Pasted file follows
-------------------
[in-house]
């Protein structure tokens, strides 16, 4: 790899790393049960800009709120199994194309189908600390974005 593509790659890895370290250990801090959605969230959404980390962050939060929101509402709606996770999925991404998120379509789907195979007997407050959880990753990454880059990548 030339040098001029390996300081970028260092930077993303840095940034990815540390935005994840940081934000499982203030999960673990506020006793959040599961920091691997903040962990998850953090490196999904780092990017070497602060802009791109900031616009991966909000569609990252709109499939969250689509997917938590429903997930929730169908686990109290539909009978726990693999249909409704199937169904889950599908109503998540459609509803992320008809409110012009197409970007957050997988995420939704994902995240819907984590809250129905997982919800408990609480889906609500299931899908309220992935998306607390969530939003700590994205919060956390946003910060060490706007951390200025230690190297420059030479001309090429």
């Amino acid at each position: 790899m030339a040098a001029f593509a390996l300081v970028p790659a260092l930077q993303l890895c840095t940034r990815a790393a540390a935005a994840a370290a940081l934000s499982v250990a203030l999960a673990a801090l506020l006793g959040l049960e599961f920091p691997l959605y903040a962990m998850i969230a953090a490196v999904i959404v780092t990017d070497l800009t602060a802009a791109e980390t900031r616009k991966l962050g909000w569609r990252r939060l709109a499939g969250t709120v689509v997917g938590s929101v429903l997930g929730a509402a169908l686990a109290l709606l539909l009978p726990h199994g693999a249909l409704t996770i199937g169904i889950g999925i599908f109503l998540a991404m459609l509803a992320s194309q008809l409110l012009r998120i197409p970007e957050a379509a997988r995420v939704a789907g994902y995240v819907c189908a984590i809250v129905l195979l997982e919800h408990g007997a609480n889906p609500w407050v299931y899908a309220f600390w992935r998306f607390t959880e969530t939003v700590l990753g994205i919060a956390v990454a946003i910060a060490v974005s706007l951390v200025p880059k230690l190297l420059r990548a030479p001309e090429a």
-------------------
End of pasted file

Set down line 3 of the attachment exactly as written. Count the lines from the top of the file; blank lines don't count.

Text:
């Amino acid at each position: 790899m030339a040098a001029f593509a390996l300081v970028p790659a260092l930077q993303l890895c840095t940034r990815a790393a540390a935005a994840a370290a940081l934000s499982v250990a203030l999960a673990a801090l506020l006793g959040l049960e599961f920091p691997l959605y903040a962990m998850i969230a953090a490196v999904i959404v780092t990017d070497l800009t602060a802009a791109e980390t900031r616009k991966l962050g909000w569609r990252r939060l709109a499939g969250t709120v689509v997917g938590s929101v429903l997930g929730a509402a169908l686990a109290l709606l539909l009978p726990h199994g693999a249909l409704t996770i199937g169904i889950g999925i599908f109503l998540a991404m459609l509803a992320s194309q008809l409110l012009r998120i197409p970007e957050a379509a997988r995420v939704a789907g994902y995240v819907c189908a984590i809250v129905l195979l997982e919800h408990g007997a609480n889906p609500w407050v299931y899908a309220f600390w992935r998306f607390t959880e969530t939003v700590l990753g994205i919060a956390v990454a946003i910060a060490v974005s706007l951390v200025p880059k230690l190297l420059r990548a030479p001309e090429a």